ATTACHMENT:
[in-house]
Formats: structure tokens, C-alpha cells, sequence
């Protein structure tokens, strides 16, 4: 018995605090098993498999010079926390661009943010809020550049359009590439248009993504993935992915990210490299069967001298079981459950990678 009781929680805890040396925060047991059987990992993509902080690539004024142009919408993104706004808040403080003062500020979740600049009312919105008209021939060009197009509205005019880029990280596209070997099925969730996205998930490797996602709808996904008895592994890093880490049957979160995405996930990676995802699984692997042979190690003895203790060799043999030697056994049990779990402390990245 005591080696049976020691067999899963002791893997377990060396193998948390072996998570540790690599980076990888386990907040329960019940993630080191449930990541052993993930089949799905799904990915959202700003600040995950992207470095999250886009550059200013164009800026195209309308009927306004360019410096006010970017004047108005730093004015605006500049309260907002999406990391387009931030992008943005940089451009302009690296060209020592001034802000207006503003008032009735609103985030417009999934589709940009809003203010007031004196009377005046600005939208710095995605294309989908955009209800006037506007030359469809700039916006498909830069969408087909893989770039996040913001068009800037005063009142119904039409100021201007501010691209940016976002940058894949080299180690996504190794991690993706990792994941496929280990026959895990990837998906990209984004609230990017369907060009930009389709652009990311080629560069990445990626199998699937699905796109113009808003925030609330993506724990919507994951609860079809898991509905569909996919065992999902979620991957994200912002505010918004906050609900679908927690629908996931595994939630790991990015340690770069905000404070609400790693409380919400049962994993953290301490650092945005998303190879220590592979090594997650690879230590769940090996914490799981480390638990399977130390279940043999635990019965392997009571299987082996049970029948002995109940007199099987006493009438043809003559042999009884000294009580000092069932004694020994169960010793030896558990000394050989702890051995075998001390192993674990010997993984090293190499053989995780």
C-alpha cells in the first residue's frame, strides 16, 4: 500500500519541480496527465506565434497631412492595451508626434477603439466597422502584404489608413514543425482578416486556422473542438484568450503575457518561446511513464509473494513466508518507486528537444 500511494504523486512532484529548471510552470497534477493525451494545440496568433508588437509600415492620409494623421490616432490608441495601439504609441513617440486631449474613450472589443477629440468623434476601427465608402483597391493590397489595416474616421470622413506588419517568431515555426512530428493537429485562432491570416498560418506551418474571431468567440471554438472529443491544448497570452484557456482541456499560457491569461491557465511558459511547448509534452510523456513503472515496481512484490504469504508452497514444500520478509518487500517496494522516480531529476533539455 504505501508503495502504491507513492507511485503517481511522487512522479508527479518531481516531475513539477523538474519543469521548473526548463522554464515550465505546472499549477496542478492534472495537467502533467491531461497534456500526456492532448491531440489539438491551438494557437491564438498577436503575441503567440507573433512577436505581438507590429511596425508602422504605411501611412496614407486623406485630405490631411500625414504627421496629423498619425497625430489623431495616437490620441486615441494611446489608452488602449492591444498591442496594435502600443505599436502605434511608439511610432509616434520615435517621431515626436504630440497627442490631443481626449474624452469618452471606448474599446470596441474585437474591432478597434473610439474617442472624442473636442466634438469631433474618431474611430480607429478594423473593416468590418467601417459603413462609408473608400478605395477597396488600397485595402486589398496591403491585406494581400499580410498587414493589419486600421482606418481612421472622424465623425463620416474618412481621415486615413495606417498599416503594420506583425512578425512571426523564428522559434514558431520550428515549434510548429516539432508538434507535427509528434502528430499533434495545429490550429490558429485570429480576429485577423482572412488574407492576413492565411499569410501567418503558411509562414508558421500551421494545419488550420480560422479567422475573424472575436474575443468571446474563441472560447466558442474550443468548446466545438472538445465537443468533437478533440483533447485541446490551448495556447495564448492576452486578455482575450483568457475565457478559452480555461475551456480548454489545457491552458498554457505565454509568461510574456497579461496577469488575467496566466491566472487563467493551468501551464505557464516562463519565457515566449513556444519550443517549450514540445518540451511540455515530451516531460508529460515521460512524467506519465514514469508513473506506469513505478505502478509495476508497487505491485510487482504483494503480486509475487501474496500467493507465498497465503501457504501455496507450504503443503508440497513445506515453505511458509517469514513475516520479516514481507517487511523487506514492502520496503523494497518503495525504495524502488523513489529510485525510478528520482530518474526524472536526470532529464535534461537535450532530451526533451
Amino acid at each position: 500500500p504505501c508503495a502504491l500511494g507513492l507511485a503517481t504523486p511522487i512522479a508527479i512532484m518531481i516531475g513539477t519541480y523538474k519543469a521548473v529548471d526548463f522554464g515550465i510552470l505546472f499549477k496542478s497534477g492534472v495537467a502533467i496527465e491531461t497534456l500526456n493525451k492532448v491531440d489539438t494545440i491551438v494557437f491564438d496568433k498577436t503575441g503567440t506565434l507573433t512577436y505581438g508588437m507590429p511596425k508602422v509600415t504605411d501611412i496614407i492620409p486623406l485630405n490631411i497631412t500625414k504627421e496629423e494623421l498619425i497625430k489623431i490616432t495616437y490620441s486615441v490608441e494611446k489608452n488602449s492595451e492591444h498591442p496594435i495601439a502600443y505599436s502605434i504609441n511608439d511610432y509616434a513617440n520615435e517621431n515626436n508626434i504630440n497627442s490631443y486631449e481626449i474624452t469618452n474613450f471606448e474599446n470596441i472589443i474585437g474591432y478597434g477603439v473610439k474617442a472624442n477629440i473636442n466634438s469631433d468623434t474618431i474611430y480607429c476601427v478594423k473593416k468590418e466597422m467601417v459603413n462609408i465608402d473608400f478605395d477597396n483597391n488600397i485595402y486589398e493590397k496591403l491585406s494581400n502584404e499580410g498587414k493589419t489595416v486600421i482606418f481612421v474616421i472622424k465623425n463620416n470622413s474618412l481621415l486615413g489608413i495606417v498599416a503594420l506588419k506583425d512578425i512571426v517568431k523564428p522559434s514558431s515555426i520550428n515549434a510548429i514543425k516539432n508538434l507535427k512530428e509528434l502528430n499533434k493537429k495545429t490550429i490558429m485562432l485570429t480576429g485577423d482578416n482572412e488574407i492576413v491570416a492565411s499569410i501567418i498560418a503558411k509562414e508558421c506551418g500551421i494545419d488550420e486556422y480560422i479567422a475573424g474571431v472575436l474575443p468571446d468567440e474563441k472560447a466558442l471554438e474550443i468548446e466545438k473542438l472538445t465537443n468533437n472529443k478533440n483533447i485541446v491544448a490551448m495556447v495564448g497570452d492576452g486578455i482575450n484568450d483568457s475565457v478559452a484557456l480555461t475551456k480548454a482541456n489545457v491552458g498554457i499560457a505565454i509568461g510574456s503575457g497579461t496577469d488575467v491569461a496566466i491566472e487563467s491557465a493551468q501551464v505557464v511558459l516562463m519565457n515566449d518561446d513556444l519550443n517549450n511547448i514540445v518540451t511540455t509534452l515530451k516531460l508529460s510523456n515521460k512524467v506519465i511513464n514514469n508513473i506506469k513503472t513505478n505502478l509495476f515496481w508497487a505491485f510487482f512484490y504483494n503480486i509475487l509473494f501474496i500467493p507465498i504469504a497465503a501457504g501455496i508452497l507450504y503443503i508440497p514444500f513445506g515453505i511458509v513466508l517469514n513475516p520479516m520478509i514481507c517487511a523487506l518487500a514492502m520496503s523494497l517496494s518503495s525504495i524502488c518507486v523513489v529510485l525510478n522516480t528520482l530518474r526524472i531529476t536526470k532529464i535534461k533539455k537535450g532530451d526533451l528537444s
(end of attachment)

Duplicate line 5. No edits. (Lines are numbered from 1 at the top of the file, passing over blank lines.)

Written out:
Amino acid at each position: 500500500p504505501c508503495a502504491l500511494g507513492l507511485a503517481t504523486p511522487i512522479a508527479i512532484m518531481i516531475g513539477t519541480y523538474k519543469a521548473v529548471d526548463f522554464g515550465i510552470l505546472f499549477k496542478s497534477g492534472v495537467a502533467i496527465e491531461t497534456l500526456n493525451k492532448v491531440d489539438t494545440i491551438v494557437f491564438d496568433k498577436t503575441g503567440t506565434l507573433t512577436y505581438g508588437m507590429p511596425k508602422v509600415t504605411d501611412i496614407i492620409p486623406l485630405n490631411i497631412t500625414k504627421e496629423e494623421l498619425i497625430k489623431i490616432t495616437y490620441s486615441v490608441e494611446k489608452n488602449s492595451e492591444h498591442p496594435i495601439a502600443y505599436s502605434i504609441n511608439d511610432y509616434a513617440n520615435e517621431n515626436n508626434i504630440n497627442s490631443y486631449e481626449i474624452t469618452n474613450f471606448e474599446n470596441i472589443i474585437g474591432y478597434g477603439v473610439k474617442a472624442n477629440i473636442n466634438s469631433d468623434t474618431i474611430y480607429c476601427v478594423k473593416k468590418e466597422m467601417v459603413n462609408i465608402d473608400f478605395d477597396n483597391n488600397i485595402y486589398e493590397k496591403l491585406s494581400n502584404e499580410g498587414k493589419t489595416v486600421i482606418f481612421v474616421i472622424k465623425n463620416n470622413s474618412l481621415l486615413g489608413i495606417v498599416a503594420l506588419k506583425d512578425i512571426v517568431k523564428p522559434s514558431s515555426i520550428n515549434a510548429i514543425k516539432n508538434l507535427k512530428e509528434l502528430n499533434k493537429k495545429t490550429i490558429m485562432l485570429t480576429g485577423d482578416n482572412e488574407i492576413v491570416a492565411s499569410i501567418i498560418a503558411k509562414e508558421c506551418g500551421i494545419d488550420e486556422y480560422i479567422a475573424g474571431v472575436l474575443p468571446d468567440e474563441k472560447a466558442l471554438e474550443i468548446e466545438k473542438l472538445t465537443n468533437n472529443k478533440n483533447i485541446v491544448a490551448m495556447v495564448g497570452d492576452g486578455i482575450n484568450d483568457s475565457v478559452a484557456l480555461t475551456k480548454a482541456n489545457v491552458g498554457i499560457a505565454i509568461g510574456s503575457g497579461t496577469d488575467v491569461a496566466i491566472e487563467s491557465a493551468q501551464v505557464v511558459l516562463m519565457n515566449d518561446d513556444l519550443n517549450n511547448i514540445v518540451t511540455t509534452l515530451k516531460l508529460s510523456n515521460k512524467v506519465i511513464n514514469n508513473i506506469k513503472t513505478n505502478l509495476f515496481w508497487a505491485f510487482f512484490y504483494n503480486i509475487l509473494f501474496i500467493p507465498i504469504a497465503a501457504g501455496i508452497l507450504y503443503i508440497p514444500f513445506g515453505i511458509v513466508l517469514n513475516p520479516m520478509i514481507c517487511a523487506l518487500a514492502m520496503s523494497l517496494s518503495s525504495i524502488c518507486v523513489v529510485l525510478n522516480t528520482l530518474r526524472i531529476t536526470k532529464i535534461k533539455k537535450g532530451d526533451l528537444s